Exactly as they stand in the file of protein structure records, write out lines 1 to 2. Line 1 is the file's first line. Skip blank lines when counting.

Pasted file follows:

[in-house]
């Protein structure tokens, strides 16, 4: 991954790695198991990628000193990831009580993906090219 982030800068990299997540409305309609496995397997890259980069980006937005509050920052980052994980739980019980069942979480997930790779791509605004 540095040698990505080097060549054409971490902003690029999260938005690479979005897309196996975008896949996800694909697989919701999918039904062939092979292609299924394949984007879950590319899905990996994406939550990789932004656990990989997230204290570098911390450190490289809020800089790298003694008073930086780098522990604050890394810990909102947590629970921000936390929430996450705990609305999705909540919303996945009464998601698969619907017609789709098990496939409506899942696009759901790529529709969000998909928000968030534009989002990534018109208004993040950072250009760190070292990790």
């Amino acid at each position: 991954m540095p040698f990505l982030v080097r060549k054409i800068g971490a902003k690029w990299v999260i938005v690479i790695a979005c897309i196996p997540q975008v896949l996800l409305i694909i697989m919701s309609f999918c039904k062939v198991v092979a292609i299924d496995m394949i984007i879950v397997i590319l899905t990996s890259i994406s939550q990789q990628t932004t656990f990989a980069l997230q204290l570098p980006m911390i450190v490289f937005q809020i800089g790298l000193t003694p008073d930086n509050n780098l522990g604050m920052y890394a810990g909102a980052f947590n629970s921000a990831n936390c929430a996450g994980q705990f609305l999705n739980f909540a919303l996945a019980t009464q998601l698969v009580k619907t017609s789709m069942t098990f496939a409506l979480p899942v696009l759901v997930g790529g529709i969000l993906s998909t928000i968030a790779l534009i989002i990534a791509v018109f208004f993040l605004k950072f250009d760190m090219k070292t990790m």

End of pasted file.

[in-house]
């Protein structure tokens, strides 16, 4: 991954790695198991990628000193990831009580993906090219 982030800068990299997540409305309609496995397997890259980069980006937005509050920052980052994980739980019980069942979480997930790779791509605004 540095040698990505080097060549054409971490902003690029999260938005690479979005897309196996975008896949996800694909697989919701999918039904062939092979292609299924394949984007879950590319899905990996994406939550990789932004656990990989997230204290570098911390450190490289809020800089790298003694008073930086780098522990604050890394810990909102947590629970921000936390929430996450705990609305999705909540919303996945009464998601698969619907017609789709098990496939409506899942696009759901790529529709969000998909928000968030534009989002990534018109208004993040950072250009760190070292990790």